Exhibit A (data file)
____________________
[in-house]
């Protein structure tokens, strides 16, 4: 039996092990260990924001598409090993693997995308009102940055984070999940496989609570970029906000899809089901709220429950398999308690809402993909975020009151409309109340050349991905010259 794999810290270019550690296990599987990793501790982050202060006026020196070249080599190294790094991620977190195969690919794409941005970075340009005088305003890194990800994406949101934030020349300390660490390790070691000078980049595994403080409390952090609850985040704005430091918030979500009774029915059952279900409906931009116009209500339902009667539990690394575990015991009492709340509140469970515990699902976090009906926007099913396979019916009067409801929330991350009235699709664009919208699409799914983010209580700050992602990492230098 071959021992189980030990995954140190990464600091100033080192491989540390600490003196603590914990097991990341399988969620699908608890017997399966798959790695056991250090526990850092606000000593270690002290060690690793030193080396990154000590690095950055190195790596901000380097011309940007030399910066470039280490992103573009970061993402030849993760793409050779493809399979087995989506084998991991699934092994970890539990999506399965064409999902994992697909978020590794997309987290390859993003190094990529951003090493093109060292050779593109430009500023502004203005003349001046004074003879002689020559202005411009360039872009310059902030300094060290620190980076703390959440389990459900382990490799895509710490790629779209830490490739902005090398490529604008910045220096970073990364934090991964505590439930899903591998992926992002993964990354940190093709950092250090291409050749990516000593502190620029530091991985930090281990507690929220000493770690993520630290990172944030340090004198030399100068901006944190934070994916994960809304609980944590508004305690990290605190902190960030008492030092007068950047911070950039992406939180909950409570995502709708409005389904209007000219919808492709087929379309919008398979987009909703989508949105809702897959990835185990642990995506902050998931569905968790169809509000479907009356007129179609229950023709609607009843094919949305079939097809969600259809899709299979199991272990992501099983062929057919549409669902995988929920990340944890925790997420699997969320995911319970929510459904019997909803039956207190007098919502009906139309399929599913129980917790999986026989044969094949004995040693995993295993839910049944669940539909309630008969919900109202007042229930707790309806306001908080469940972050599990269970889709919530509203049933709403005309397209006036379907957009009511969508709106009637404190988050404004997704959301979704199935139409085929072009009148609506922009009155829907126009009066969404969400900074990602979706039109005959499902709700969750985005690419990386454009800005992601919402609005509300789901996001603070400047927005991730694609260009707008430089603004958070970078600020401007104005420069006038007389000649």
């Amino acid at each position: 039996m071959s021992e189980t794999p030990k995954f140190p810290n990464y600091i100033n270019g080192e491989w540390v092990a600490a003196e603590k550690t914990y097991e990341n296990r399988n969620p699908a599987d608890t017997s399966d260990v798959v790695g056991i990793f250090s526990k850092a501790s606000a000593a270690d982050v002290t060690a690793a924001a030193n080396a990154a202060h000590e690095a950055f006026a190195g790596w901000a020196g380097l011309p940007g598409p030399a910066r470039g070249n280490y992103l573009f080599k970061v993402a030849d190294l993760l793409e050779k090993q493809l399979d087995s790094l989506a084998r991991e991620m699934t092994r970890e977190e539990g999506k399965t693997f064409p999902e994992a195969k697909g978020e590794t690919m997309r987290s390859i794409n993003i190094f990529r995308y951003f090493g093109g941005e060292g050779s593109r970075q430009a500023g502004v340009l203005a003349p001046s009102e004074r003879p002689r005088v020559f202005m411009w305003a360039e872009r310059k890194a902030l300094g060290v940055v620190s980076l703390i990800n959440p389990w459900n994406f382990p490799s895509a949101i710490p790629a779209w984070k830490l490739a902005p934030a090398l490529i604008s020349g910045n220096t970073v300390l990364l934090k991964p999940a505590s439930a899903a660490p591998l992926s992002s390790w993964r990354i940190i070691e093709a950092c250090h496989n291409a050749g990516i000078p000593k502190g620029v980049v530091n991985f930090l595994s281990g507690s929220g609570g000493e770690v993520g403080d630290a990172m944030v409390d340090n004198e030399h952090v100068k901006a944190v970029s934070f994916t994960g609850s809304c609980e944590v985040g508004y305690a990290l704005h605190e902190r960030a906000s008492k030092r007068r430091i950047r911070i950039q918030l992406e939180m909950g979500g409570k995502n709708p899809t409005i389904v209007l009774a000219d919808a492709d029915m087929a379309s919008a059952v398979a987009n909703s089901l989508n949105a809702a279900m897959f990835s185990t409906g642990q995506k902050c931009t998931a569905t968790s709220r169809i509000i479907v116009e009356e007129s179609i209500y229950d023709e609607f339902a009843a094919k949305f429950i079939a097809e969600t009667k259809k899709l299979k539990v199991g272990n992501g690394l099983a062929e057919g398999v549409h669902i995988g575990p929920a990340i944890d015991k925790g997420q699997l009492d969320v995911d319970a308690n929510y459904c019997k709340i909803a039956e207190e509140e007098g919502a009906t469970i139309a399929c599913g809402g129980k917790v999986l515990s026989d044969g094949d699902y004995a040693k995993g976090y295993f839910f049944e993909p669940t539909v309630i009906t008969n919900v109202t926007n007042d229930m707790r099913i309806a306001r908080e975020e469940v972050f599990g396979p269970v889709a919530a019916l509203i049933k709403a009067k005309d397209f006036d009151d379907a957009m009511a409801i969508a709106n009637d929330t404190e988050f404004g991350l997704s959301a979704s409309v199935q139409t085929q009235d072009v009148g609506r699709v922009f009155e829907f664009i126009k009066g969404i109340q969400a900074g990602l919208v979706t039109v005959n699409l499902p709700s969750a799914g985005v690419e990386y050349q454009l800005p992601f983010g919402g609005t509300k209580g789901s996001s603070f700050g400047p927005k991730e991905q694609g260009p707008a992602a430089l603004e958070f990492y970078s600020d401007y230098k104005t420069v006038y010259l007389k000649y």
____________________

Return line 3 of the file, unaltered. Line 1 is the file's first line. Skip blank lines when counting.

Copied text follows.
């Amino acid at each position: 039996m071959s021992e189980t794999p030990k995954f140190p810290n990464y600091i100033n270019g080192e491989w540390v092990a600490a003196e603590k550690t914990y097991e990341n296990r399988n969620p699908a599987d608890t017997s399966d260990v798959v790695g056991i990793f250090s526990k850092a501790s606000a000593a270690d982050v002290t060690a690793a924001a030193n080396a990154a202060h000590e690095a950055f006026a190195g790596w901000a020196g380097l011309p940007g598409p030399a910066r470039g070249n280490y992103l573009f080599k970061v993402a030849d190294l993760l793409e050779k090993q493809l399979d087995s790094l989506a084998r991991e991620m699934t092994r970890e977190e539990g999506k399965t693997f064409p999902e994992a195969k697909g978020e590794t690919m997309r987290s390859i794409n993003i190094f990529r995308y951003f090493g093109g941005e060292g050779s593109r970075q430009a500023g502004v340009l203005a003349p001046s009102e004074r003879p002689r005088v020559f202005m411009w305003a360039e872009r310059k890194a902030l300094g060290v940055v620190s980076l703390i990800n959440p389990w459900n994406f382990p490799s895509a949101i710490p790629a779209w984070k830490l490739a902005p934030a090398l490529i604008s020349g910045n220096t970073v300390l990364l934090k991964p999940a505590s439930a899903a660490p591998l992926s992002s390790w993964r990354i940190i070691e093709a950092c250090h496989n291409a050749g990516i000078p000593k502190g620029v980049v530091n991985f930090l595994s281990g507690s929220g609570g000493e770690v993520g403080d630290a990172m944030v409390d340090n004198e030399h952090v100068k901006a944190v970029s934070f994916t994960g609850s809304c609980e944590v985040g508004y305690a990290l704005h605190e902190r960030a906000s008492k030092r007068r430091i950047r911070i950039q918030l992406e939180m909950g979500g409570k995502n709708p899809t409005i389904v209007l009774a000219d919808a492709d029915m087929a379309s919008a059952v398979a987009n909703s089901l989508n949105a809702a279900m897959f990835s185990t409906g642990q995506k902050c931009t998931a569905t968790s709220r169809i509000i479907v116009e009356e007129s179609i209500y229950d023709e609607f339902a009843a094919k949305f429950i079939a097809e969600t009667k259809k899709l299979k539990v199991g272990n992501g690394l099983a062929e057919g398999v549409h669902i995988g575990p929920a990340i944890d015991k925790g997420q699997l009492d969320v995911d319970a308690n929510y459904c019997k709340i909803a039956e207190e509140e007098g919502a009906t469970i139309a399929c599913g809402g129980k917790v999986l515990s026989d044969g094949d699902y004995a040693k995993g976090y295993f839910f049944e993909p669940t539909v309630i009906t008969n919900v109202t926007n007042d229930m707790r099913i309806a306001r908080e975020e469940v972050f599990g396979p269970v889709a919530a019916l509203i049933k709403a009067k005309d397209f006036d009151d379907a957009m009511a409801i969508a709106n009637d929330t404190e988050f404004g991350l997704s959301a979704s409309v199935q139409t085929q009235d072009v009148g609506r699709v922009f009155e829907f664009i126009k009066g969404i109340q969400a900074g990602l919208v979706t039109v005959n699409l499902p709700s969750a799914g985005v690419e990386y050349q454009l800005p992601f983010g919402g609005t509300k209580g789901s996001s603070f700050g400047p927005k991730e991905q694609g260009p707008a992602a430089l603004e958070f990492y970078s600020d401007y230098k104005t420069v006038y010259l007389k000649y």